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GNU Unifont

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The GNU Unifont by Roman Czyborra is a free bitmap font that covers the entire Unicode Basic Multilingual Plane (BMP), using an intermediate bitmapped font format.

GNU Unifont
Unifont Sample, v11.0.03.png
CategoryUnicode, Bitmap, Sans-serif
Designer(s)Roman Czyborra, Paul Hardy
Date created1998
Date released8 December 2018; 2 months ago (2018-12-08) (Version 11.0.03)
LicenseGNU General Public License
See all characters

It is present in most free operating systems and windowing systems such as Linux, XFree86 or the X.Org Server and some embedded firmware such as RockBox. The font is released under the GNU General Public License Version 2+ with a font embedding exception (embedding the font in a document does not require the document to be placed under the same license).

It became a GNU package in October 2013.



The Unicode Basic Multilingual Plane covers 216 = 65,536 code points. Of this number, 2048 are reserved for special use as UTF-16 surrogate pairs and 6,400 are reserved for private use. This leaves 57,088 code points to which glyphs can be assigned. Some of these code points are special values that do not have an assigned glyph, but most do have assigned glyphs.

As of June 2018, the GNU Unifont has complete coverage of the Basic Multilingual Plane as defined in Unicode 11.0. Its companion fonts, Unifont Upper and Unifont CSUR, have significant coverage of the Supplementary Multilingual Plane and the ConScript Unicode Registry, respectively. Scripts that are less than 100% complete can be augmented by any contributor.

The large block of about 20,000 CJK ideographs has been copied from WenQuanYi's Unibit font with permission.[1]

The .hex font formatEdit

The GNU Unifont .hex format defines its glyphs as either 8 or 16 pixels in width by 16 pixels in height. Most Western script glyphs can be defined as 8 pixels wide, while other glyphs (notably the Chinese-Japanese-Korean, or CJK set) are typically defined as 16 pixels wide.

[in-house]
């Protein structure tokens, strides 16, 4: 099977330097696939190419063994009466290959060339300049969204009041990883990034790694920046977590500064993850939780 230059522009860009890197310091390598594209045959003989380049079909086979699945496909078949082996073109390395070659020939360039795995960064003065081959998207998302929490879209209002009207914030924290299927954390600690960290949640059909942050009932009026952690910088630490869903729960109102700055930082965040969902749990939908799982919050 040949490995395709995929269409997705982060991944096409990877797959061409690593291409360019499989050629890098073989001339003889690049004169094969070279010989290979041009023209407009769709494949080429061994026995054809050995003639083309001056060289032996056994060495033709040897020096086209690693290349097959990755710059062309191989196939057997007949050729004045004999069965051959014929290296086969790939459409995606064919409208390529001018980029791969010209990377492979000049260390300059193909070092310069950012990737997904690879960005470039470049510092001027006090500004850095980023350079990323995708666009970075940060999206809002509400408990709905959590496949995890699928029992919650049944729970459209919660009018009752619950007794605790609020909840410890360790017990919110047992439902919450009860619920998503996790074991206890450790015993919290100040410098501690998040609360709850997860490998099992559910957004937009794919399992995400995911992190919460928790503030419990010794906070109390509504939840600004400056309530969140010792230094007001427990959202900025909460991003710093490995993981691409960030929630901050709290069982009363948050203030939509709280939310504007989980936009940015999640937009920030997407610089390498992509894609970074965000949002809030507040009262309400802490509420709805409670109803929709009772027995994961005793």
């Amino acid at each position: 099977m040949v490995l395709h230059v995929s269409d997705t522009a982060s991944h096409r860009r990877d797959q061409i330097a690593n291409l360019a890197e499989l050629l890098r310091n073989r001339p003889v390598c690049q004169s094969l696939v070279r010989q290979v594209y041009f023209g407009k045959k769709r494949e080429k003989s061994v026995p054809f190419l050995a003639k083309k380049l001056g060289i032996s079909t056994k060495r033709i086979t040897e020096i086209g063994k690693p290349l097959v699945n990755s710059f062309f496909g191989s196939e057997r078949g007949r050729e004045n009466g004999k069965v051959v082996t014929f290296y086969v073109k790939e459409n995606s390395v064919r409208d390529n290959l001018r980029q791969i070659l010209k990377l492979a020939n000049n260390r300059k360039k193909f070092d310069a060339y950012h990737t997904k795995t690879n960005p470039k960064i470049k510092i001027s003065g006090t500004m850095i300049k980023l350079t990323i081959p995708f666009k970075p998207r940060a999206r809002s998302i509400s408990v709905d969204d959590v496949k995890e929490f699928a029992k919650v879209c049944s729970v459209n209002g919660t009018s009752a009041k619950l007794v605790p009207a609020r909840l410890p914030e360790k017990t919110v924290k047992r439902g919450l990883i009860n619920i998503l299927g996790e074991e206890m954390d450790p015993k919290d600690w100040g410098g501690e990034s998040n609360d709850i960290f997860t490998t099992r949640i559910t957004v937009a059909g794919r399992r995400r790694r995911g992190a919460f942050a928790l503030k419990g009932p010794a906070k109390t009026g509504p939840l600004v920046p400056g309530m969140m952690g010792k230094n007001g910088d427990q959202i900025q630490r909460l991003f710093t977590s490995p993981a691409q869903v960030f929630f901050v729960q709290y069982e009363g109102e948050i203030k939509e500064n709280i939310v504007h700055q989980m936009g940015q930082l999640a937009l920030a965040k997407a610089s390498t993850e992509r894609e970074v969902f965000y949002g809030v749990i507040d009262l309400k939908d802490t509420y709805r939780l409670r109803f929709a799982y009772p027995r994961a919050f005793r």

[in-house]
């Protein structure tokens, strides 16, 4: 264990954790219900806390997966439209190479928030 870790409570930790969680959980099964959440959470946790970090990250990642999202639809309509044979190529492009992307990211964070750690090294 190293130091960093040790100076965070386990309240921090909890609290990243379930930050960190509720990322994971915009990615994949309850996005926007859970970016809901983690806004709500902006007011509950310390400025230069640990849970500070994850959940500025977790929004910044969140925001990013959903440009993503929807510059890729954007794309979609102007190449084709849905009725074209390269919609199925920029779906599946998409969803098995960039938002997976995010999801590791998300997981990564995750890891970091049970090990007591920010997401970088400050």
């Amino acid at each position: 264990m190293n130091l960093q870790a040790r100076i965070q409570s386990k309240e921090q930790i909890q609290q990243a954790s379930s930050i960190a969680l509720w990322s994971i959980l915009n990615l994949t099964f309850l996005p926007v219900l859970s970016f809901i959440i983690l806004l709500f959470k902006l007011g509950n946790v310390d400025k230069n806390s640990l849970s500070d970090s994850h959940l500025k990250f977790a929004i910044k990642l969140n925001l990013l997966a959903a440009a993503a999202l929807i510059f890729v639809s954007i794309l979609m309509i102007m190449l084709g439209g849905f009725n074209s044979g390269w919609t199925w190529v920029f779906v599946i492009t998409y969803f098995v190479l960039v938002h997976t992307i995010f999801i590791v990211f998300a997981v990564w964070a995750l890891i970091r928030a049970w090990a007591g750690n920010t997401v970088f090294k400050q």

The unifont.hex file contains one line for each glyph. Each line consists of a four digit Unicode hexadecimal code point, a colon, and the bitmap string. The bit string is 32 hexadecimal digits for an 8 pixel wide glyph or 64 hexadecimal digits for a 16 pixel wide glyph.

A '1' bit in the bit string corresponds to an 'on' pixel. Pixels bits are stored top to bottom, left to right.

The font is then converted into a BDF file for use on X11.


Sample in Japanese and Chinese

This is an example font containing one glyph, for ASCII capital 'A'.


The first number is the hexadecimal Unicode code point, with range 0000 through FFFF. Hexadecimal 0041 is decimal 65, the code point for the letter 'A'. The colon separates the code point from the bitmap. In this example, the glyph is 8 pixels wide, so the bit string is 32 hexadecimal digits long.

The bit string begins with 8 zeros, so the top 4 rows will be empty (2 hexadecimal digits per 8 bit byte, with 8 bits per row for an 8 pixel-wide glyph). The bit string also ends with 4 zeros, so the bottom 2 rows will be empty. It is implicit from this that the default font descender is 2 rows below the baseline, and the capital height is 10 rows above the baseline. This is the case in the GNU Unifont with Latin glyphs.

The hexdraw Perl script produces the following output from the one line glyph definition above (at right the same output, spaced out for better visualization):

This can be edited in a text editor, then converted back into a hex string with the same utility. The goal was to create an intermediate format that would facilitate adding new glyphs.

Vectorization projectEdit

Luis Alejandro González Miranda wrote scripts to vectorize and convert the Glyph Bitmap Distribution Format unifont.bdf font to TrueType format using FontForge.[2] Paul Hardy adjusted these scripts to handle combining characters (accents, etc.) for the latest TrueType versions.[3]


Roman Czyborra created the Unifont format in 1998[4] after earlier efforts dating to 1994.

In 2008, Luis Alejandro González Miranda wrote a program to convert this font into a TrueType font. Paul Hardy modified it later to support combining characters in the TrueType version.

Finally, Richard Stallman dubbed Unifont a GNU package in October 2013, with Paul Hardy as its maintainer.


  1. ^ Wen Quan Yi: Spring of Letters
  2. ^ GNU Unifont in TrueType format, archived from the original on 2016-02-01
  3. ^ GNU Unifont Glyphs
  4. ^ Roman Czyborra's GNU Unifont page
  • The Unicode Consortium: The Unicode 5.0 Standard. 5th, Addison Wesley 2007; ISBN 0-321-48091-0.

External linksEdit